radiosity without conventional lighting
This is the second part of my radiosity tutorial, it introduces radiosity without conventional lighting. I suggest reading the first part before this one.
You can also leave out all light sources and have pure radiosity lighting. The situation then is similar to a cloudy day outside, when the light comes from no specific direction but from the whole sky.
The following 2 pictures show what changes with the scene used in part 1,
when the light source is removed. (default radiosity, but
|with light source||without light source|
You can see that when the light source is removed the whole picture becomes very blue, because the scene is illuminated by a blue sky, while on a cloudy day, the color of the sky should be somewhere between grey and white.
The following pictures show the sample scene used in this part with different
"recursion_limit" (everything else
|recursion_limit 1 (settings)||recursion_limit 2 (settings)||recursion_limit 3 (settings)|
This looks much worse than in the first part, because the default settings are mainly selected for use with conventional light sources.
The next three pictures show the effect of
"recursion_limit" is 1 here) Without light sources,
this is even more important than with, good values much depend on the scenery and the
other settings, lower values do not necessarily lead to better results.
|error_bound 1.8 (settings)||error_bound 0.4 (settings)||error_bound 0.02 (settings)|
If there are artefacts it often helps to increase
"count", it does affect quality in
general and often helps removing them (the following three pictures use
|count 2 (settings)||count 50 (settings)||count 200 (settings)|
The next sequence shows the effect of
the difference is not very strong, but larger values always lead to better results
(maximum is 10). From now on all the pictures use
|nearest_count 2 (settings)||nearest_count 5 (settings)||nearest_count 10 (settings)|
"minimum_reuse" is a geometric value related
to the size of the render in pixel and affects whether previous radiosity calculations are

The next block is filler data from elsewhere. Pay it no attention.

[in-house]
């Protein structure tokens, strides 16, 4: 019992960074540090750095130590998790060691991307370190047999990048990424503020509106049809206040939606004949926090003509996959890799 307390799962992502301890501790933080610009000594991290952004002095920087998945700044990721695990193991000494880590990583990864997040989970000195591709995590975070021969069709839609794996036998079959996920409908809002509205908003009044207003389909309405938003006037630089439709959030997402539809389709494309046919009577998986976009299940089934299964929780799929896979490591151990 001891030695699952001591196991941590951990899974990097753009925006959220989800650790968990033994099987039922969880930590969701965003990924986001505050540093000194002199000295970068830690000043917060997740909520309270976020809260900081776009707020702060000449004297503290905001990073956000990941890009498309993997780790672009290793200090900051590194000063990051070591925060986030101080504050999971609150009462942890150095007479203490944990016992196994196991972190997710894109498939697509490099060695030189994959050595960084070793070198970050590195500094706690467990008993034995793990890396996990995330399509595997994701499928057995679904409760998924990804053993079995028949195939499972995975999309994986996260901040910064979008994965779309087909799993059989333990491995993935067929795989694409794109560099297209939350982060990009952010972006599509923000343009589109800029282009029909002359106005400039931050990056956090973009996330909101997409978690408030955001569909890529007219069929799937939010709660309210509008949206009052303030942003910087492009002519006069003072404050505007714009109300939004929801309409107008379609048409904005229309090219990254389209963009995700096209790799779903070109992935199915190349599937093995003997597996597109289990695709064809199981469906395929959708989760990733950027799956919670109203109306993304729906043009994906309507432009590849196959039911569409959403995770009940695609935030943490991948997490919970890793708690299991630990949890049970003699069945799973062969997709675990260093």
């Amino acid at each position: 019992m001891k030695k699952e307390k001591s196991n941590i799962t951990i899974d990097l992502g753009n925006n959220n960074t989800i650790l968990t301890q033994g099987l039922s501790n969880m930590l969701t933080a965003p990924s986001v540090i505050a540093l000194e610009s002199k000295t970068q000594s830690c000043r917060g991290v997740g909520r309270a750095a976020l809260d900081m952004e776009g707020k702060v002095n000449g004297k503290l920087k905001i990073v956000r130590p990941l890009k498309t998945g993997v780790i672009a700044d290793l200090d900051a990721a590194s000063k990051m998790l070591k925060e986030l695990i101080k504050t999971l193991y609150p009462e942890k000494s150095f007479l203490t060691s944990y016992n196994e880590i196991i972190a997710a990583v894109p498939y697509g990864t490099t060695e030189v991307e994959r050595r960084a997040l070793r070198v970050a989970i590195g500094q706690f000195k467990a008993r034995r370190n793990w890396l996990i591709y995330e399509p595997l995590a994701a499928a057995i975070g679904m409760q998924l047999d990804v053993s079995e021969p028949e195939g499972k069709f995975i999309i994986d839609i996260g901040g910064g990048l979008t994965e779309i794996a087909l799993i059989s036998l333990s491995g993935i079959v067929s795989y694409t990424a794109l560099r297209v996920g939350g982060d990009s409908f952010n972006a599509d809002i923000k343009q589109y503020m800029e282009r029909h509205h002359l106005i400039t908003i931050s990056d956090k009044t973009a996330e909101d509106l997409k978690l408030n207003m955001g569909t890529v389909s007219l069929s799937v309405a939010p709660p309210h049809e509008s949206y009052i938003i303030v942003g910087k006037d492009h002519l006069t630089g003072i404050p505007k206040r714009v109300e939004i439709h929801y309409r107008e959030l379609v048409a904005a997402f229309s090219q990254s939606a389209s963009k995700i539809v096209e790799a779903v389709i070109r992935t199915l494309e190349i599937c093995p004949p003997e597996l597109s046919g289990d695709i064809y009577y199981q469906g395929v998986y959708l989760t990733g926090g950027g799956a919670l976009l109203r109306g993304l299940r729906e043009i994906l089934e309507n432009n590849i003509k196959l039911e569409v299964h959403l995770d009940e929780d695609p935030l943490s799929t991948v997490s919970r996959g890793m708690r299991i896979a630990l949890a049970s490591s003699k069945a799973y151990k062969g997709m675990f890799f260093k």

reused at a new point. Lower values lead to more often and therefore more accurate
|minimum_reuse 0.001 (settings)||minimum_reuse 0.015 (settings)||minimum_reuse 0.1 (settings)|
In most cases it is not necessary to change the
"low_error_factor". This factor reduces the
"error_bound" value during the final
"pretrace_end" was lowered to
0.01 in these pictures, the second line shows the difference
to default. Changing this value can sometimes help to remove persistent artefacts.
|low_error_factor 0.01 (settings)||low_error_factor 0.5 (settings)||low_error_factor 1.0 (settings)|
"gray_threshold" reduces the color in the
radiosity calculations. As mentioned above the blue sky affects the color of the
whole scene when radiosity is calculated. To reduce this coloring effect without
affecting radiosity in general you can increase
"gray_threshold". 1.0 means no color in
radiosity at all.
|gray_threshold 0.0 (settings)||gray_threshold 0.5 (settings)||gray_threshold 1.0 (settings)|
Another important parameter is
Together with pretrace_start it specifies the pretrace steps that are done. Lower values
lead to more pretrace steps and more accurate results but also to significantly slower
|pretrace_end 0.2 (settings)||pretrace_end 0.02 (settings)||pretrace_end 0.004 (settings)|
It's worth experimenting with the things affecting radiosity to get some feeling for how things work. The next 3 images show some more experiments.
|ambient 3 instead of ambient 0 for one object||ambient 0.5 instead of ambient 0 for all objects
sky: ambient 0
|error_bound 0.04 recursion_limit 2|
Finally you can strongly change the appearance of the whole scene with the sky's texture. The following pictures give some example.
|yellow-blue gradient from left to right||light-dark gradient from left to right||light-dark gradient from bottom to top|
Really good results much depend on the single situation and how the scene is meant to look. Here is some "higher quality" render of this particular scene, but requirements can be much different in other situations.
That's it for now, maybe i will add samples for some other radiosity parameters later.
If you have any suggestions for improvements or find errors, feel free to contact me.
Christoph Hormann October 24 - November 17, 2000